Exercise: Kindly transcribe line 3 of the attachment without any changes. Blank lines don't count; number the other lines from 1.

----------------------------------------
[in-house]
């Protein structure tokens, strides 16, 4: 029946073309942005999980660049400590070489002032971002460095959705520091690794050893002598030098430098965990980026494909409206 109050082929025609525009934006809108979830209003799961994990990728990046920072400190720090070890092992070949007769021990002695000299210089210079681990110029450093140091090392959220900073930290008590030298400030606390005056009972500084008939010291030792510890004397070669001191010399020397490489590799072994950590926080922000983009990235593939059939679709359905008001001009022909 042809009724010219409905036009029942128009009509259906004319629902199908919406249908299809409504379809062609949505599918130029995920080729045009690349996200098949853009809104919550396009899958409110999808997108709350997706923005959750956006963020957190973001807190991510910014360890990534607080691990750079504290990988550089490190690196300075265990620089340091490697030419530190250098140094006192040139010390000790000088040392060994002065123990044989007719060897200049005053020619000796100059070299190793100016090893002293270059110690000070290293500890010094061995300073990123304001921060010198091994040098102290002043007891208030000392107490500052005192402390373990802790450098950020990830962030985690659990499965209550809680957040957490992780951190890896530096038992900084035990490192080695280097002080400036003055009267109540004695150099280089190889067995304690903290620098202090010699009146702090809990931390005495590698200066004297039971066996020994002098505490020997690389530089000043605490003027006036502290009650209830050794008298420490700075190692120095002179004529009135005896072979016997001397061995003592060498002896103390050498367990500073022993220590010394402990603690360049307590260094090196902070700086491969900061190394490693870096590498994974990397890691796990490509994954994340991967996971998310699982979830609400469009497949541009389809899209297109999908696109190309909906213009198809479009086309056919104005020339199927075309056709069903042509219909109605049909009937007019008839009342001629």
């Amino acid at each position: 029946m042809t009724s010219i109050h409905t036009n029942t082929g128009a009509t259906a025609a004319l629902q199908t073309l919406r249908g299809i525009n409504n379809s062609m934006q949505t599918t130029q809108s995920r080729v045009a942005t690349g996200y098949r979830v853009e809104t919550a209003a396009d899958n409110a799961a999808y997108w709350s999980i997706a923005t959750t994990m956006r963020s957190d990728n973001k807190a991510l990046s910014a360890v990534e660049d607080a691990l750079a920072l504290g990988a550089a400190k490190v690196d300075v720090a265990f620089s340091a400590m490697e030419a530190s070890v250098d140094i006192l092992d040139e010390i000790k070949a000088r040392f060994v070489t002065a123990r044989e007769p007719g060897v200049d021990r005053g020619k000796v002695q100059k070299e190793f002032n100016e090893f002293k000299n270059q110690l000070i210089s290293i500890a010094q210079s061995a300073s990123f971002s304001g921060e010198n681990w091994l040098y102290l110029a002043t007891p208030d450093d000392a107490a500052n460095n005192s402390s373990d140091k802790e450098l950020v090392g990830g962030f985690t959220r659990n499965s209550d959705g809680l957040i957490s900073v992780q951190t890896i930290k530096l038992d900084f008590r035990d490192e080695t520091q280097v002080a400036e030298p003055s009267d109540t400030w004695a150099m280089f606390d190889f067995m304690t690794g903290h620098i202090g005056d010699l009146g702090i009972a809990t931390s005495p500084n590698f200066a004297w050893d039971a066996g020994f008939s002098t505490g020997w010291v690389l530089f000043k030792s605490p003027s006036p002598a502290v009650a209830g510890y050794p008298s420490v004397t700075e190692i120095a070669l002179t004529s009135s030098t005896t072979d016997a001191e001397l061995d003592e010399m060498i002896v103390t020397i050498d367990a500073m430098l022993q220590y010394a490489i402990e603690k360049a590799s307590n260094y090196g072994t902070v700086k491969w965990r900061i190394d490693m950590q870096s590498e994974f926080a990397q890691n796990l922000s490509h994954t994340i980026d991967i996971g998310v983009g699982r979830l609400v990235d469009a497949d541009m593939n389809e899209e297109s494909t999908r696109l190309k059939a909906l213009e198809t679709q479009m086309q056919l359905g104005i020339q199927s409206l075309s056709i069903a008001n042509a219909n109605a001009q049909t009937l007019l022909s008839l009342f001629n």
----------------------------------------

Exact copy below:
């Amino acid at each position: 029946m042809t009724s010219i109050h409905t036009n029942t082929g128009a009509t259906a025609a004319l629902q199908t073309l919406r249908g299809i525009n409504n379809s062609m934006q949505t599918t130029q809108s995920r080729v045009a942005t690349g996200y098949r979830v853009e809104t919550a209003a396009d899958n409110a799961a999808y997108w709350s999980i997706a923005t959750t994990m956006r963020s957190d990728n973001k807190a991510l990046s910014a360890v990534e660049d607080a691990l750079a920072l504290g990988a550089a400190k490190v690196d300075v720090a265990f620089s340091a400590m490697e030419a530190s070890v250098d140094i006192l092992d040139e010390i000790k070949a000088r040392f060994v070489t002065a123990r044989e007769p007719g060897v200049d021990r005053g020619k000796v002695q100059k070299e190793f002032n100016e090893f002293k000299n270059q110690l000070i210089s290293i500890a010094q210079s061995a300073s990123f971002s304001g921060e010198n681990w091994l040098y102290l110029a002043t007891p208030d450093d000392a107490a500052n460095n005192s402390s373990d140091k802790e450098l950020v090392g990830g962030f985690t959220r659990n499965s209550d959705g809680l957040i957490s900073v992780q951190t890896i930290k530096l038992d900084f008590r035990d490192e080695t520091q280097v002080a400036e030298p003055s009267d109540t400030w004695a150099m280089f606390d190889f067995m304690t690794g903290h620098i202090g005056d010699l009146g702090i009972a809990t931390s005495p500084n590698f200066a004297w050893d039971a066996g020994f008939s002098t505490g020997w010291v690389l530089f000043k030792s605490p003027s006036p002598a502290v009650a209830g510890y050794p008298s420490v004397t700075e190692i120095a070669l002179t004529s009135s030098t005896t072979d016997a001191e001397l061995d003592e010399m060498i002896v103390t020397i050498d367990a500073m430098l022993q220590y010394a490489i402990e603690k360049a590799s307590n260094y090196g072994t902070v700086k491969w965990r900061i190394d490693m950590q870096s590498e994974f926080a990397q890691n796990l922000s490509h994954t994340i980026d991967i996971g998310v983009g699982r979830l609400v990235d469009a497949d541009m593939n389809e899209e297109s494909t999908r696109l190309k059939a909906l213009e198809t679709q479009m086309q056919l359905g104005i020339q199927s409206l075309s056709i069903a008001n042509a219909n109605a001009q049909t009937l007019l022909s008839l009342f001629n």